These are some of the questions I and my fellow lab mates are exploring as part of our dissertation research under the advisorship of Dr. Alan Townsend.  I’m part of the INSTAAR Biogeochemistry Lab at the University of Colorado, Boulder, and we are here in Costa Rica conducting research on a National Science Foundation (NSF) grant.  I’m currently at the Osa Biodiversity Center (OBC) with three of my colleagues from the Townsend/Cleveland (University of Montana) labs for one week, conducting the first of a series of experiments testing hypotheses about nutrient transformations along hydrologic flow paths in a pristine rainforest catchment.  Today, along with the invaluable assistance of a local research technician, Walkom Cabrera, we sampled three distinct topographic positions along a soil catena.  We extracted soil cores up to a meter below the surface, and measured nitrous oxide (N2O) emissions from surface soils from the same locations.  This may be easy to say, but hard to do!  Soils down to a meter are extremely dense, and we used a mallet to pound our soil cores into the earth.  It was hot, sweaty work, but we managed it.  Back at the OBC, we spent the evening extracting dissolved nitrogen (N) compounds from the soil samples using a concentrated salt solution.  At our laboratory in Boulder, I will further analyze properties of these soils that will elucidate controls over nutrient transformations within the deep soil profiles of this dynamic tropical forest.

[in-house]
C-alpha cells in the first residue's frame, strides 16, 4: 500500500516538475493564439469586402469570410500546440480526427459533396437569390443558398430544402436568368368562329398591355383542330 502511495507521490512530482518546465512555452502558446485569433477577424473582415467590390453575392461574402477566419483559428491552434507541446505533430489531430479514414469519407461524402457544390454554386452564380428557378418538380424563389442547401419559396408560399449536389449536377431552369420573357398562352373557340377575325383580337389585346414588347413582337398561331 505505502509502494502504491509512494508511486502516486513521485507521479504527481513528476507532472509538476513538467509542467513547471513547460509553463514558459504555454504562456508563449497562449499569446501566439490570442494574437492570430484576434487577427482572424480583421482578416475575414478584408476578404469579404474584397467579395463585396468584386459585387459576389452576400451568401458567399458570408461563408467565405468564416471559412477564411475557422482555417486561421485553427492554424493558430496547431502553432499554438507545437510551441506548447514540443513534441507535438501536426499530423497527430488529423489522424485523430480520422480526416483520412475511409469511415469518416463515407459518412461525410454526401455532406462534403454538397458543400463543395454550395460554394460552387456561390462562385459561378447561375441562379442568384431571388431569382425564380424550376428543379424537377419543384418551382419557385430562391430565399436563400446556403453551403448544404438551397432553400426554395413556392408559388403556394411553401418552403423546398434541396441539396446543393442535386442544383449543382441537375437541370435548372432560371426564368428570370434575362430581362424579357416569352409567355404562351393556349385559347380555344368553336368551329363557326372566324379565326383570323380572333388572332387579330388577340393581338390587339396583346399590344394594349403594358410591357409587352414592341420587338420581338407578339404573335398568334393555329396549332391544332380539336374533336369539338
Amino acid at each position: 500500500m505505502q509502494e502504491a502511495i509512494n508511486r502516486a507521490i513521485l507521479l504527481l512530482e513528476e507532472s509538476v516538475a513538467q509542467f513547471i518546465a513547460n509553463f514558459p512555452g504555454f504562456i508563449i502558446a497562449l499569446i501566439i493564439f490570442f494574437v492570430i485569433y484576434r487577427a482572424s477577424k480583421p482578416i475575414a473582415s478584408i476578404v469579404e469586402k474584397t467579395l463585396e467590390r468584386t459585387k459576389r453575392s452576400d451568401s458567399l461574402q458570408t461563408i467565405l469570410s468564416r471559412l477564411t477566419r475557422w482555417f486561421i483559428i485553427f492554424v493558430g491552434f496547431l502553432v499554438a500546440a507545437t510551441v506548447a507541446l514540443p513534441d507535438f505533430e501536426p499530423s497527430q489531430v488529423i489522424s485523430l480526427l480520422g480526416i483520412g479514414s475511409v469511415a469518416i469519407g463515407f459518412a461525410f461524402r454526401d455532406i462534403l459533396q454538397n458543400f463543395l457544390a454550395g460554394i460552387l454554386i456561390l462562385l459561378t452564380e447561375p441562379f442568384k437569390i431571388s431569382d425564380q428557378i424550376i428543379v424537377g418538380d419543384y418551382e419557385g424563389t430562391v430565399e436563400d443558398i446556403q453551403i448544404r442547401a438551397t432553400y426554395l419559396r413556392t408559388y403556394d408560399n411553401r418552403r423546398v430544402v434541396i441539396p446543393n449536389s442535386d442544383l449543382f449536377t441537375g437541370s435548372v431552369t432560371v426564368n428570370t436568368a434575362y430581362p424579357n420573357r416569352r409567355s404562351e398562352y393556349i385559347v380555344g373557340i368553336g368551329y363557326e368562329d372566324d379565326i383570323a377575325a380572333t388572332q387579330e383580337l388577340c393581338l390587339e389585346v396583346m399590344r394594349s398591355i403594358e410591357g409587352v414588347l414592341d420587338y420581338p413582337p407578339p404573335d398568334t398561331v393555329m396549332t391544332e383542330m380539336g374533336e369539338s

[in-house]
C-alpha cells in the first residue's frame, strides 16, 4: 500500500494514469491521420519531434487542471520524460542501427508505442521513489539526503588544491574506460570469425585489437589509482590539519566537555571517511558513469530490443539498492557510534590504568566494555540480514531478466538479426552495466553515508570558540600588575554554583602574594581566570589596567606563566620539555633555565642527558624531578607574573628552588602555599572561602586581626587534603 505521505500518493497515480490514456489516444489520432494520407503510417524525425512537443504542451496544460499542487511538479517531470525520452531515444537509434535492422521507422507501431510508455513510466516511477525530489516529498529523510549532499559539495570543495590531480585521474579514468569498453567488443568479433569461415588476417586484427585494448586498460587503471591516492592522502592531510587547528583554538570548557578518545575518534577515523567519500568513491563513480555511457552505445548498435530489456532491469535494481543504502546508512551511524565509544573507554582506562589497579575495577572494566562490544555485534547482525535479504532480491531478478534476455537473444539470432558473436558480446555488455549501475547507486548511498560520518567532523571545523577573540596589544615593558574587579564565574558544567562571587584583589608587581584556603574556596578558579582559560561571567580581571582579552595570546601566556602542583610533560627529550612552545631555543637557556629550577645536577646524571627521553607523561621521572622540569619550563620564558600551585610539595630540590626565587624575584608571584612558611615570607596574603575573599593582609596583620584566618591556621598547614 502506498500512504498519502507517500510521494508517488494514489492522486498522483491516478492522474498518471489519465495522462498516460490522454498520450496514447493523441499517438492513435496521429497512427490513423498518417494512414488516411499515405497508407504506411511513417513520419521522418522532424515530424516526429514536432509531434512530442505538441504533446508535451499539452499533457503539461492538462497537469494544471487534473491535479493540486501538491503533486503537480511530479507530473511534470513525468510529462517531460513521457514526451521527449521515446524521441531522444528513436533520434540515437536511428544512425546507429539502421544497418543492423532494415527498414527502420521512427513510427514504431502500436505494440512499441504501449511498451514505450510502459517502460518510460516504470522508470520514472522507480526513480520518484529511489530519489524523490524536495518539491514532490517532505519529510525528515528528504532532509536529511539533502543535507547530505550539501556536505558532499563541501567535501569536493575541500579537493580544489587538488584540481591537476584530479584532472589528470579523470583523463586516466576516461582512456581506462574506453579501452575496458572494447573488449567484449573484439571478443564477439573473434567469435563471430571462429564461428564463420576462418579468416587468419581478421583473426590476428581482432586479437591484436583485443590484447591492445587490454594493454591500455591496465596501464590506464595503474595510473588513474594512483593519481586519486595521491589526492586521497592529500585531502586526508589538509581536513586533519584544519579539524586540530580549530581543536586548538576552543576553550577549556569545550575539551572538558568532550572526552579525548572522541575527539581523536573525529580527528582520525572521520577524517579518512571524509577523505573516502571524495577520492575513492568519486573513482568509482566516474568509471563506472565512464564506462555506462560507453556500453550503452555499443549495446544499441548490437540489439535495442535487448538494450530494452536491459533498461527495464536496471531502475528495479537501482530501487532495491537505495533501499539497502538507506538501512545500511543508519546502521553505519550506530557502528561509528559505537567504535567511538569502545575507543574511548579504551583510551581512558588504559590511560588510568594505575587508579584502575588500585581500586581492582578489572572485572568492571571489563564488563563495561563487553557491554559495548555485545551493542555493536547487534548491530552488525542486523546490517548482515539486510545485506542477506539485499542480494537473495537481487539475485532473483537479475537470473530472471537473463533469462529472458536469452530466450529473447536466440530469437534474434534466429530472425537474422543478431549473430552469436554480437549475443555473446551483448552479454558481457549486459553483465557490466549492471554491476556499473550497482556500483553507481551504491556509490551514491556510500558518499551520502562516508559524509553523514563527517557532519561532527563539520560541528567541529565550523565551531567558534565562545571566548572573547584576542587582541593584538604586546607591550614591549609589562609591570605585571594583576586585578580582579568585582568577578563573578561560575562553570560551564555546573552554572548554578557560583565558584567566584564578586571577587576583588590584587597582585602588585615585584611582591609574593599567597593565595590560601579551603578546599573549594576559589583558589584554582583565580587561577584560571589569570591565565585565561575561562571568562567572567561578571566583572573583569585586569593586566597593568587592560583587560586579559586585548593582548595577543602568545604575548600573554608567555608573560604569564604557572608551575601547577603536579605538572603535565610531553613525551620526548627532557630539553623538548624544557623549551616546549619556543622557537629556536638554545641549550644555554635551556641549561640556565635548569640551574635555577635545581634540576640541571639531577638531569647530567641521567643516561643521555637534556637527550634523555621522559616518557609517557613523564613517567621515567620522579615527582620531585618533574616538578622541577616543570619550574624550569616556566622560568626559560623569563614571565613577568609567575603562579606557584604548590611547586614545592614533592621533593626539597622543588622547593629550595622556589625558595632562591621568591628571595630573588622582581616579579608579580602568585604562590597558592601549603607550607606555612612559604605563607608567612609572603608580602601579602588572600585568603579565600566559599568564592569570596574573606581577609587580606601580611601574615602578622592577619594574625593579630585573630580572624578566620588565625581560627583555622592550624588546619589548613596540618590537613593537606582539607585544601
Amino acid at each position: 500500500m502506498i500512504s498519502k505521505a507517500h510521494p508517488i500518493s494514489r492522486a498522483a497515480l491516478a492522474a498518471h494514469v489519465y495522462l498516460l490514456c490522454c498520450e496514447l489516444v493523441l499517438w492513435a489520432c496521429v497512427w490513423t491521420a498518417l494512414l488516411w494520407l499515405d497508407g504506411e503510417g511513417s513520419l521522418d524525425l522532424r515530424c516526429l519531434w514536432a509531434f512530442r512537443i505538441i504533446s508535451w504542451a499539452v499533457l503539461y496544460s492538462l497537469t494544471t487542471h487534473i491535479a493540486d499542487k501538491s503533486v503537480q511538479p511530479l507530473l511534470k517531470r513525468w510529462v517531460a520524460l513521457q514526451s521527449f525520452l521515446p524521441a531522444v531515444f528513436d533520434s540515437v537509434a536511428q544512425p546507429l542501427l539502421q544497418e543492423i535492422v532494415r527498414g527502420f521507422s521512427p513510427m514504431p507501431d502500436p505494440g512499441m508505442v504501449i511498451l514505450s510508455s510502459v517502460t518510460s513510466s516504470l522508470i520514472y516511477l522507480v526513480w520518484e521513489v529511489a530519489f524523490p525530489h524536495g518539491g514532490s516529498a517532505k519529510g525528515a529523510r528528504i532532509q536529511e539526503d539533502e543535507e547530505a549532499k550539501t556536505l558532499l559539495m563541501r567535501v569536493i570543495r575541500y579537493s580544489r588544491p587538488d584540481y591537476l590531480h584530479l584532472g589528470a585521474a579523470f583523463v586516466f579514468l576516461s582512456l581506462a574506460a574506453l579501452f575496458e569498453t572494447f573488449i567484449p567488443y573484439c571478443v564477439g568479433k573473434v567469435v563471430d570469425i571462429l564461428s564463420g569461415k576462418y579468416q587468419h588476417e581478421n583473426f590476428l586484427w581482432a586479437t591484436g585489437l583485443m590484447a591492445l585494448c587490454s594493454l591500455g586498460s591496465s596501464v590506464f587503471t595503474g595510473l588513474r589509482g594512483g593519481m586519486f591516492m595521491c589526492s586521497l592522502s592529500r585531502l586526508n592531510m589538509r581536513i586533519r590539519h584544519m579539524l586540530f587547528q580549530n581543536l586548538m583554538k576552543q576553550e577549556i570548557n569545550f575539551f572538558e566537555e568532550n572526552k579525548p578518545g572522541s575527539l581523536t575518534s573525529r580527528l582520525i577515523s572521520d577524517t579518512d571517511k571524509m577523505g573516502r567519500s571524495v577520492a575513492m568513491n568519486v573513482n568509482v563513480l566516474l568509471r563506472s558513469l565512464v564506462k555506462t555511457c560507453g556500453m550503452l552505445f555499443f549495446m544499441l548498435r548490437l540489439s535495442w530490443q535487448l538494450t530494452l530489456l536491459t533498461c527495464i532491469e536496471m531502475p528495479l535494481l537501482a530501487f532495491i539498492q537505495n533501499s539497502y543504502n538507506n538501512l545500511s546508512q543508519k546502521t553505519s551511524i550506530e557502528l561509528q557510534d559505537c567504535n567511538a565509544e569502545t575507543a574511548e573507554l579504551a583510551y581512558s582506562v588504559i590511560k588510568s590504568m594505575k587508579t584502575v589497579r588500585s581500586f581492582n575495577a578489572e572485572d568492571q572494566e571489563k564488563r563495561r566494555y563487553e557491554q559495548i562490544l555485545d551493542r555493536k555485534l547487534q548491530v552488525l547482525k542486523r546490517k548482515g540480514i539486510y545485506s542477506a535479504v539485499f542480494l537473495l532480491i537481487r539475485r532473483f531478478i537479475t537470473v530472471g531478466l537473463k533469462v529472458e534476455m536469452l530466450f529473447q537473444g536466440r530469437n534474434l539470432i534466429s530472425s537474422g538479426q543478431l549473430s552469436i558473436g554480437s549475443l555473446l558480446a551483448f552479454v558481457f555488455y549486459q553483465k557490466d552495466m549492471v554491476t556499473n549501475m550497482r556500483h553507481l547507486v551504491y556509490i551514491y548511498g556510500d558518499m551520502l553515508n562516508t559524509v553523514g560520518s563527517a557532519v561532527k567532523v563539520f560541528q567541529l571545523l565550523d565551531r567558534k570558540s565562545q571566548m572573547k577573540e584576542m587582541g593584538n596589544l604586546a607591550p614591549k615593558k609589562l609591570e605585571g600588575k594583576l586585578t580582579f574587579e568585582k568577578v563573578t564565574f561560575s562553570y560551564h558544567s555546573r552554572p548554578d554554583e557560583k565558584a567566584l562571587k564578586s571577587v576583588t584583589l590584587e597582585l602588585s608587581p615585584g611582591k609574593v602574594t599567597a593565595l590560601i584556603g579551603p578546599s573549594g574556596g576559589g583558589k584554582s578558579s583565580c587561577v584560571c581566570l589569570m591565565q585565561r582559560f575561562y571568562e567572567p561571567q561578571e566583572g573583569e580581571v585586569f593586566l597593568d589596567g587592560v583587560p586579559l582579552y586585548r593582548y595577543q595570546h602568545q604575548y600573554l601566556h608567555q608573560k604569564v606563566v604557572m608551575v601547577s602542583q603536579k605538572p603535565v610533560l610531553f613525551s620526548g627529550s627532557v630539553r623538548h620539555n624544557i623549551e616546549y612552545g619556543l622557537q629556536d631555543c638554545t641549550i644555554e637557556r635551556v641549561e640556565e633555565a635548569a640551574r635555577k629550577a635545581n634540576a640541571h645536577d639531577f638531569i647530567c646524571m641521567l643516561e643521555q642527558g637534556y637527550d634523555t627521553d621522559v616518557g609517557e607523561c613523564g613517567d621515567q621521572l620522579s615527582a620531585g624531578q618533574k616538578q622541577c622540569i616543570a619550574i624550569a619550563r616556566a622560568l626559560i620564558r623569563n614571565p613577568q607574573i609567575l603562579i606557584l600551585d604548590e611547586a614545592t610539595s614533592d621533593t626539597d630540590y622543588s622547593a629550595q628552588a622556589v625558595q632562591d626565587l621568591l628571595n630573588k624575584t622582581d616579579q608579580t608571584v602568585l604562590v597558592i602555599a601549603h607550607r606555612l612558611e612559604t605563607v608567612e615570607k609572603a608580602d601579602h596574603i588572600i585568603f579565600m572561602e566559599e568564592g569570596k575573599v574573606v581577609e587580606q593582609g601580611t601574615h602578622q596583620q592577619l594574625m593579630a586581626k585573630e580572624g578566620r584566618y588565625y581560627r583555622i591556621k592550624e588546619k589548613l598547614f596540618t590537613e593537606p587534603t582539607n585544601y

The findings of this research will help us understand the role tropical forests play in the cycling of critical nutrients important for global climate and energy balance.  And studying the biogeochemistry of this amazing place does have its perks.  Howler monkeys are my favorite alarm clock, sunsets at Piro beach set the sky on fire, and the macaws are never out of sight (or hearing for long).  Conversations at dinner with conservation biologists, herpetologists, ethologists and nature enthusiasts are illuminating and exciting.  I’m anxious to analyze the results of all this hard work, and can’t wait to return for my next visit to follow up with more interesting questions surrounding tropical biogeochemistry here on the Osa Peninsula.

Miscellaneous

Threats to the Osa’s Jaguar Population

Finding solutions and alternatives for human and feline coexistence

Since mid 2006, Aída Bustamante and Ricardo Moreno, researchers of the Wildcat Conservation Program, have worked hand in hand with FOO on applied research, education and involvement with key actors (cattle ranchers, hunters, local children and youth, ecolodges, local authorities and NGOs). We recognize the need to address the livelihoods of local human populations so that they are in a better position to care about jaguars.

Camera Trap Photo of Jaguar eating a sheep on Osa Peninsula

The long-term conservation of jaguars and their ecosystem will not be possible with scientific research alone.

 

Attacks on domestic animals by large cats have triggered retaliation; and at  least twelve jaguars have been killed in the last two years in the Osa peninsula. Hence, the Wildcat Conservation Program decided to sell T-shirts and raise funds to compensate people that have lost their animals by jaguar or puma attacks. So far, we are the only such compensation program in Central America and have paid for 16 animals up to now, including domestic pigs, sheep and calves.

Aida Bustamante and Ricardo Moreno in Panama with Dr. Hirsch